After the church, we drove by Gaudi's house:

on our way to visit the top of Montjuic which is where the olympic stadium is located.  From there we had breathtaking views of the city.  We were struck by how densely packed the city looks.  

It also had a great view of the harbor, but unfortunately a giant set of grain elevators blocked our view of the Serenity.
We then left on the 50 minute trip to the Montserrat Benedictine monastery, up on a mountain north west of the city.  The bus managed to make it up a very winding road, to an elevation of about 2500 feet.  The place was beautiful, originally built in the 10th century (although it has been added to over the many centuries).  It houses the black Madonna which, according to legend, was discovered by some sheepherders in the 10th century.
The place is visited by several million people each year and we were struck by how commercial it seemed.  Shops and cafes dotted the lower area.  Eventually we made it up to the church which was beautiful.  Fortunately we arrived in time to hear their Boys Choir sing two songs (very similar to the Vienna Boys Choir).  That was preceded by a gentleman speaking in five different languages and then leading everyone in what we think was the Lord’s prayer.  There are 80 monks living in the monastery and another 40 or so boys (it is essentially a boarding school that they attend).  





After the performance, we wandered the shops and stopped to grab a quick sandwich before boarding the bus back for Barcelona.  Things that we learned along the way:
  • The state of Catalonia (of which Barcelona is part of) really wants its own independence from Spain - much like Scotland is attempting.
  • The economy in Spain still is in awful shape with around 20% unemployment.
  • The population of Barcelona is around 1.6M people, and if you include the outlying areas nearly 3M.
  • Healthcare is socialized as it is in most of Europe.  Pretty much the same standard where if you need surgery or something you get on a list and wait.  She did say that private insurance works fine for anything that isn’t complicated or requires special equipment and then they use the public system.
  • There are a number of Universities in the area and they are subsidized so residents pay about 1500 Euros per year.
  • The minimum salary is around 640 Euros per month and the average salary for everyone is around 23K Euros per year.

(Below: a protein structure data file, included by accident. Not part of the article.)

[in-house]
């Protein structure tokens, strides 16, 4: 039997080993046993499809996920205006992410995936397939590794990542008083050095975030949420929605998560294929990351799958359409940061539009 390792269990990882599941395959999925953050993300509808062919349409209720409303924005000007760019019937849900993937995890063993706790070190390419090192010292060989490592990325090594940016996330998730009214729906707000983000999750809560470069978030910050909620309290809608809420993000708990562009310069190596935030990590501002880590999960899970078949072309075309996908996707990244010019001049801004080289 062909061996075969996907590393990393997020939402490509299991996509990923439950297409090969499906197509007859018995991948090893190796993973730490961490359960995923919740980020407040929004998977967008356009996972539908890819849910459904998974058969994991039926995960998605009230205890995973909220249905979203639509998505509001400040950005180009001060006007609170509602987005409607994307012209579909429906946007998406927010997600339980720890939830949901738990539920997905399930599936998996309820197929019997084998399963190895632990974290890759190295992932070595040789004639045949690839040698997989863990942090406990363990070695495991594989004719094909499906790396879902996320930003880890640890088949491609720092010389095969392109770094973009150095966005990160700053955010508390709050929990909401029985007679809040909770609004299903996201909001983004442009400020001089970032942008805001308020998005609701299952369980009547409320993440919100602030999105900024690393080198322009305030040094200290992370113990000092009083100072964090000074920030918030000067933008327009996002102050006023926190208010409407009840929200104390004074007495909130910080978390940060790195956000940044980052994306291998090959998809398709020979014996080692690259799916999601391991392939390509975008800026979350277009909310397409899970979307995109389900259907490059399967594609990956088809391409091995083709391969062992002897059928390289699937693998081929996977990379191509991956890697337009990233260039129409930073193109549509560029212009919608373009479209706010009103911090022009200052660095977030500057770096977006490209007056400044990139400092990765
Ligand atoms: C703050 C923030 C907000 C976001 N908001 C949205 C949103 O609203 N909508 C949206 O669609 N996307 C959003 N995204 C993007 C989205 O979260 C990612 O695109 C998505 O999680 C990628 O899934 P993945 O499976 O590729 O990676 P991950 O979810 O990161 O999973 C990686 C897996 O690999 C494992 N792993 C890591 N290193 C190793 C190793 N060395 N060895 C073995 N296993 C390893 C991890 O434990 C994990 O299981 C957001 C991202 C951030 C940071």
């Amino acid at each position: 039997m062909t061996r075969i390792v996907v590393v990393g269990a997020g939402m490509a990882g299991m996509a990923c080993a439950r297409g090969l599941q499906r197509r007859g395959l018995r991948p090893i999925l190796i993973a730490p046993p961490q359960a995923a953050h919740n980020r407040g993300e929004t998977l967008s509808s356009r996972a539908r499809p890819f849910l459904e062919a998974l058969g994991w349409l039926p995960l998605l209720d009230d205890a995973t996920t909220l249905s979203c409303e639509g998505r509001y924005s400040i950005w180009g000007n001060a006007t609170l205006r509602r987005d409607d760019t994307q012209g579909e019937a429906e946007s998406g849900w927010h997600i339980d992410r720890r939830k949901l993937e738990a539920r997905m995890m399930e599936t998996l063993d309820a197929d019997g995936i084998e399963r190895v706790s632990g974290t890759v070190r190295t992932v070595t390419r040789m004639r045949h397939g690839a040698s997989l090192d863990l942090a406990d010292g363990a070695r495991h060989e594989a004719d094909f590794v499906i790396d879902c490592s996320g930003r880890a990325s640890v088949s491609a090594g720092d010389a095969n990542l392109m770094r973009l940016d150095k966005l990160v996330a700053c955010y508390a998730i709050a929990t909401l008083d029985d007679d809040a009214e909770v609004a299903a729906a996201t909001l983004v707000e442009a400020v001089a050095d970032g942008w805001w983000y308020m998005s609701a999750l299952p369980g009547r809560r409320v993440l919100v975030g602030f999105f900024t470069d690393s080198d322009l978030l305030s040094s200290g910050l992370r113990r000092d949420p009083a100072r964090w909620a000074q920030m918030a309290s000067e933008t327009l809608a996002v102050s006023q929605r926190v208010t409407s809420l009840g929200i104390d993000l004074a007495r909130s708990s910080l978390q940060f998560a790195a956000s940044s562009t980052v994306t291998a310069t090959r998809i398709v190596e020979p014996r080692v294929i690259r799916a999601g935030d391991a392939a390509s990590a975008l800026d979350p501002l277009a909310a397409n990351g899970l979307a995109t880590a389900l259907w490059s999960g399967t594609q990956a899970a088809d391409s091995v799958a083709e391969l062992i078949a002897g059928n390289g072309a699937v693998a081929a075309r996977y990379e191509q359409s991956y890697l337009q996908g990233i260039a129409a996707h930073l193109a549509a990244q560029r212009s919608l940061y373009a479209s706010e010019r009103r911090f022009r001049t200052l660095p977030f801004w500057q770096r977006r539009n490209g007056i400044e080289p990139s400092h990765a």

• VAT was recently raised to 21K for pretty much everything except food and basic necessities which is around 4 to 6%.  Income taxes are about 18% for lower wages and go as high as 50% for top earners.  On top of income tax they also pay property tax.

Our last stop on the trip was Park Guell, a development conceived by Gaudi.  He designed the whole area including a square, roads, a market, etc. and was to build 40 homes on the hillside above.  After completing the infrastructure they ended up only creating three homes because the people of Barcelona didn’t want to move outside to the suburbs.  One interesting factoid is that when Gaudi created the pillars of the market place and the supports (that look like trees or something) for the roads, he figured out how to put steel reinforcement in the concrete in order to strengthen it.  He was the first to figure this out.


The marketplace is mixed in the columns and there is a big area above.

Note - this is the supports for a road above:




We then left, drove back and dropped off the other 8 people and we were dropped at the ship at about 5pm.  Overall, it was a wonderful tour.  The guide was spectacular and the bus driver really maneuvered our bus around well.

We changed for dinner, had cocktails in the Palm Court and went to “Tastes” for dinner.  This is what they call the neptune pool area where they serve “comfort” food along with a Chinese menu for dinner.  It was packed at 6:30 when we arrived (they open at 6:30).  We had salad and pizza for dinner that was great.  After that we headed down to the Galaxy lounge for a local group of flamenco dancers.  As with most things on this ship, they were great.  After dinner, we wandered around a bit and then went back to our room.